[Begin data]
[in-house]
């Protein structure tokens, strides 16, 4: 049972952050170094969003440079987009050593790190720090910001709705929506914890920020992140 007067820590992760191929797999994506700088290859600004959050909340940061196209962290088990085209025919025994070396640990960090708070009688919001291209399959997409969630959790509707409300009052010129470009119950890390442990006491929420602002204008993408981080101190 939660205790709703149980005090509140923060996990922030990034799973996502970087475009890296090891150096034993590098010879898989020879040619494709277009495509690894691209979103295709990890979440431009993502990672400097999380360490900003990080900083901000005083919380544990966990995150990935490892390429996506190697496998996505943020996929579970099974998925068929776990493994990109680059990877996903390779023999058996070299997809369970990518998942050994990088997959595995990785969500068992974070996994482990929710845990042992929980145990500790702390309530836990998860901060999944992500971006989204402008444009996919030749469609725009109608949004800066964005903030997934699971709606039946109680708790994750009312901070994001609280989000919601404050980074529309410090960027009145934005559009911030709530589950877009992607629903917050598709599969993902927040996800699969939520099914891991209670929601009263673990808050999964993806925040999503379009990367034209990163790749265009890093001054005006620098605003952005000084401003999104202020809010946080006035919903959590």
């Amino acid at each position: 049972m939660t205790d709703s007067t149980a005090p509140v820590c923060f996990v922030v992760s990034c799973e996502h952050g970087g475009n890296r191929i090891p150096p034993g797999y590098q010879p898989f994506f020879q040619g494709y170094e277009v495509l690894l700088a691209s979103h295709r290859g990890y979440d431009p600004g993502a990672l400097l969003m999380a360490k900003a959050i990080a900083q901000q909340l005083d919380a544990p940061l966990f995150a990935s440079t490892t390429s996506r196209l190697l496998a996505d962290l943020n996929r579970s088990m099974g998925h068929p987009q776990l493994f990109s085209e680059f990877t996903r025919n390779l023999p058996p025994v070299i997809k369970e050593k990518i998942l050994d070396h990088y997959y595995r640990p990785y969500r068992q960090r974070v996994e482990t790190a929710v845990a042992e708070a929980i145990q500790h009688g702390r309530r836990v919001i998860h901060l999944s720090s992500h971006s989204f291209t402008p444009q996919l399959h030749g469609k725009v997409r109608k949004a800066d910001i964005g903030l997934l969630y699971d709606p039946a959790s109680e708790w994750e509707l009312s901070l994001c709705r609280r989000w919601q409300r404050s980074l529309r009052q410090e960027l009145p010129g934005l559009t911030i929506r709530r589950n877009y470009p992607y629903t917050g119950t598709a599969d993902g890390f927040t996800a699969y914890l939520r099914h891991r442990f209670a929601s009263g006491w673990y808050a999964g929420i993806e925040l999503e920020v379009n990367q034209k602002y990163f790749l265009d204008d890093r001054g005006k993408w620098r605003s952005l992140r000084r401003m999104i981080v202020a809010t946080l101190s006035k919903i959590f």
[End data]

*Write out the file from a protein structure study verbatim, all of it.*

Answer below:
[in-house]
């Protein structure tokens, strides 16, 4: 049972952050170094969003440079987009050593790190720090910001709705929506914890920020992140 007067820590992760191929797999994506700088290859600004959050909340940061196209962290088990085209025919025994070396640990960090708070009688919001291209399959997409969630959790509707409300009052010129470009119950890390442990006491929420602002204008993408981080101190 939660205790709703149980005090509140923060996990922030990034799973996502970087475009890296090891150096034993590098010879898989020879040619494709277009495509690894691209979103295709990890979440431009993502990672400097999380360490900003990080900083901000005083919380544990966990995150990935490892390429996506190697496998996505943020996929579970099974998925068929776990493994990109680059990877996903390779023999058996070299997809369970990518998942050994990088997959595995990785969500068992974070996994482990929710845990042992929980145990500790702390309530836990998860901060999944992500971006989204402008444009996919030749469609725009109608949004800066964005903030997934699971709606039946109680708790994750009312901070994001609280989000919601404050980074529309410090960027009145934005559009911030709530589950877009992607629903917050598709599969993902927040996800699969939520099914891991209670929601009263673990808050999964993806925040999503379009990367034209990163790749265009890093001054005006620098605003952005000084401003999104202020809010946080006035919903959590």
């Amino acid at each position: 049972m939660t205790d709703s007067t149980a005090p509140v820590c923060f996990v922030v992760s990034c799973e996502h952050g970087g475009n890296r191929i090891p150096p034993g797999y590098q010879p898989f994506f020879q040619g494709y170094e277009v495509l690894l700088a691209s979103h295709r290859g990890y979440d431009p600004g993502a990672l400097l969003m999380a360490k900003a959050i990080a900083q901000q909340l005083d919380a544990p940061l966990f995150a990935s440079t490892t390429s996506r196209l190697l496998a996505d962290l943020n996929r579970s088990m099974g998925h068929p987009q776990l493994f990109s085209e680059f990877t996903r025919n390779l023999p058996p025994v070299i997809k369970e050593k990518i998942l050994d070396h990088y997959y595995r640990p990785y969500r068992q960090r974070v996994e482990t790190a929710v845990a042992e708070a929980i145990q500790h009688g702390r309530r836990v919001i998860h901060l999944s720090s992500h971006s989204f291209t402008p444009q996919l399959h030749g469609k725009v997409r109608k949004a800066d910001i964005g903030l997934l969630y699971d709606p039946a959790s109680e708790w994750e509707l009312s901070l994001c709705r609280r989000w919601q409300r404050s980074l529309r009052q410090e960027l009145p010129g934005l559009t911030i929506r709530r589950n877009y470009p992607y629903t917050g119950t598709a599969d993902g890390f927040t996800a699969y914890l939520r099914h891991r442990f209670a929601s009263g006491w673990y808050a999964g929420i993806e925040l999503e920020v379009n990367q034209k602002y990163f790749l265009d204008d890093r001054g005006k993408w620098r605003s952005l992140r000084r401003m999104i981080v202020a809010t946080l101190s006035k919903i959590f």